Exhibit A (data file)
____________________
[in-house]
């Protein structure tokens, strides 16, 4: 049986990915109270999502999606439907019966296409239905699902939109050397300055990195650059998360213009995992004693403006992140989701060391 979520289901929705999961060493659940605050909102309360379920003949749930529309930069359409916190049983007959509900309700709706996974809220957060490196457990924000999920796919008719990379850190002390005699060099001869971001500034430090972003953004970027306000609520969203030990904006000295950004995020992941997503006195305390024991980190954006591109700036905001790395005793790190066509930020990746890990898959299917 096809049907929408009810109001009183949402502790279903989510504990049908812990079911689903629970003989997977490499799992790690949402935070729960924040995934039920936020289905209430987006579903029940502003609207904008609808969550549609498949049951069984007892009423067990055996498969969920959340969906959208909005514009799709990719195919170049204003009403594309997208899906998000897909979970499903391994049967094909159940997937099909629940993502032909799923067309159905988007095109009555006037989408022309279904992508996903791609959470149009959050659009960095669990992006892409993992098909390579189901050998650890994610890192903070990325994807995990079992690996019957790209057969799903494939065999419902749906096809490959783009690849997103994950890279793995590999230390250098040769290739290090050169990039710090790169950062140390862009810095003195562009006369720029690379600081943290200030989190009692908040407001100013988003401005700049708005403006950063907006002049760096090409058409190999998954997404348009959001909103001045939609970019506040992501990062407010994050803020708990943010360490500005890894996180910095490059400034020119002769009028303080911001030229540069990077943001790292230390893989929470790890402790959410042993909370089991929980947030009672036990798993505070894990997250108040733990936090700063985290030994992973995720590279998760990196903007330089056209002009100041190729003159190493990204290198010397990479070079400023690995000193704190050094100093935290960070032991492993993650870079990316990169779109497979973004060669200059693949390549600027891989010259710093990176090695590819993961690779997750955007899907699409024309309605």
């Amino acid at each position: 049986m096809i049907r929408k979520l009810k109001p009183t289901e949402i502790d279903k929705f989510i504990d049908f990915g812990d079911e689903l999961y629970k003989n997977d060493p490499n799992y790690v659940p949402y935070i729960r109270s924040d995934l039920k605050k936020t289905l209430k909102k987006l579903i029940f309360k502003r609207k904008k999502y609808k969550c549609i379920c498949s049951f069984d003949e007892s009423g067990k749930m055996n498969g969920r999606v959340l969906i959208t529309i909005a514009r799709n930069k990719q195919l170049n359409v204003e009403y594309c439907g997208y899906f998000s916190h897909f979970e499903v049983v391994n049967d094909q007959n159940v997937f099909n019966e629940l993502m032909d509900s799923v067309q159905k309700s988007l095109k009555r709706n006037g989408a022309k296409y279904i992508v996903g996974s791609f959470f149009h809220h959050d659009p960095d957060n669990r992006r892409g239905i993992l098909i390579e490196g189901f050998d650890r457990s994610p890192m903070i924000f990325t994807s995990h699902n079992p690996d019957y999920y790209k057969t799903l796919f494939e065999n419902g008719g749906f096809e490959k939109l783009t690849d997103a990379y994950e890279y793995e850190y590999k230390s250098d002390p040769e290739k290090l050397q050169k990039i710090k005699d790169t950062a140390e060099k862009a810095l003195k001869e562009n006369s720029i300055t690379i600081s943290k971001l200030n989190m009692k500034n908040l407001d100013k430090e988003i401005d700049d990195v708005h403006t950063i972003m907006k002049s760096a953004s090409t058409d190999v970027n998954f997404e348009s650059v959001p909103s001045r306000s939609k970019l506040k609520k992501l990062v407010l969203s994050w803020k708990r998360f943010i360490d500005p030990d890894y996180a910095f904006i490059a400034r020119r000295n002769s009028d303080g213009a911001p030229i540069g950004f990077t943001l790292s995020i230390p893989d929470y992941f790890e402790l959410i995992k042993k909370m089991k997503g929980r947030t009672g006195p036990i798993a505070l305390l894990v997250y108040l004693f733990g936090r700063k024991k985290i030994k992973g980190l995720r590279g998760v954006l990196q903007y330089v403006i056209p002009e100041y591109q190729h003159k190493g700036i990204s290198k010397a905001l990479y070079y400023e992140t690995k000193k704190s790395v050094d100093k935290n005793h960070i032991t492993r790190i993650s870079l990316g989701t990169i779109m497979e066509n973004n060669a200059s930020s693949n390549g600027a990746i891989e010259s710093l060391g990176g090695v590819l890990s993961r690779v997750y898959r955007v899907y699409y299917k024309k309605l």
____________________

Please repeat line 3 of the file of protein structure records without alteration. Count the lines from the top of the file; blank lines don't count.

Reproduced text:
């Amino acid at each position: 049986m096809i049907r929408k979520l009810k109001p009183t289901e949402i502790d279903k929705f989510i504990d049908f990915g812990d079911e689903l999961y629970k003989n997977d060493p490499n799992y790690v659940p949402y935070i729960r109270s924040d995934l039920k605050k936020t289905l209430k909102k987006l579903i029940f309360k502003r609207k904008k999502y609808k969550c549609i379920c498949s049951f069984d003949e007892s009423g067990k749930m055996n498969g969920r999606v959340l969906i959208t529309i909005a514009r799709n930069k990719q195919l170049n359409v204003e009403y594309c439907g997208y899906f998000s916190h897909f979970e499903v049983v391994n049967d094909q007959n159940v997937f099909n019966e629940l993502m032909d509900s799923v067309q159905k309700s988007l095109k009555r709706n006037g989408a022309k296409y279904i992508v996903g996974s791609f959470f149009h809220h959050d659009p960095d957060n669990r992006r892409g239905i993992l098909i390579e490196g189901f050998d650890r457990s994610p890192m903070i924000f990325t994807s995990h699902n079992p690996d019957y999920y790209k057969t799903l796919f494939e065999n419902g008719g749906f096809e490959k939109l783009t690849d997103a990379y994950e890279y793995e850190y590999k230390s250098d002390p040769e290739k290090l050397q050169k990039i710090k005699d790169t950062a140390e060099k862009a810095l003195k001869e562009n006369s720029i300055t690379i600081s943290k971001l200030n989190m009692k500034n908040l407001d100013k430090e988003i401005d700049d990195v708005h403006t950063i972003m907006k002049s760096a953004s090409t058409d190999v970027n998954f997404e348009s650059v959001p909103s001045r306000s939609k970019l506040k609520k992501l990062v407010l969203s994050w803020k708990r998360f943010i360490d500005p030990d890894y996180a910095f904006i490059a400034r020119r000295n002769s009028d303080g213009a911001p030229i540069g950004f990077t943001l790292s995020i230390p893989d929470y992941f790890e402790l959410i995992k042993k909370m089991k997503g929980r947030t009672g006195p036990i798993a505070l305390l894990v997250y108040l004693f733990g936090r700063k024991k985290i030994k992973g980190l995720r590279g998760v954006l990196q903007y330089v403006i056209p002009e100041y591109q190729h003159k190493g700036i990204s290198k010397a905001l990479y070079y400023e992140t690995k000193k704190s790395v050094d100093k935290n005793h960070i032991t492993r790190i993650s870079l990316g989701t990169i779109m497979e066509n973004n060669a200059s930020s693949n390549g600027a990746i891989e010259s710093l060391g990176g090695v590819l890990s993961r690779v997750y898959r955007v899907y699409y299917k024309k309605l």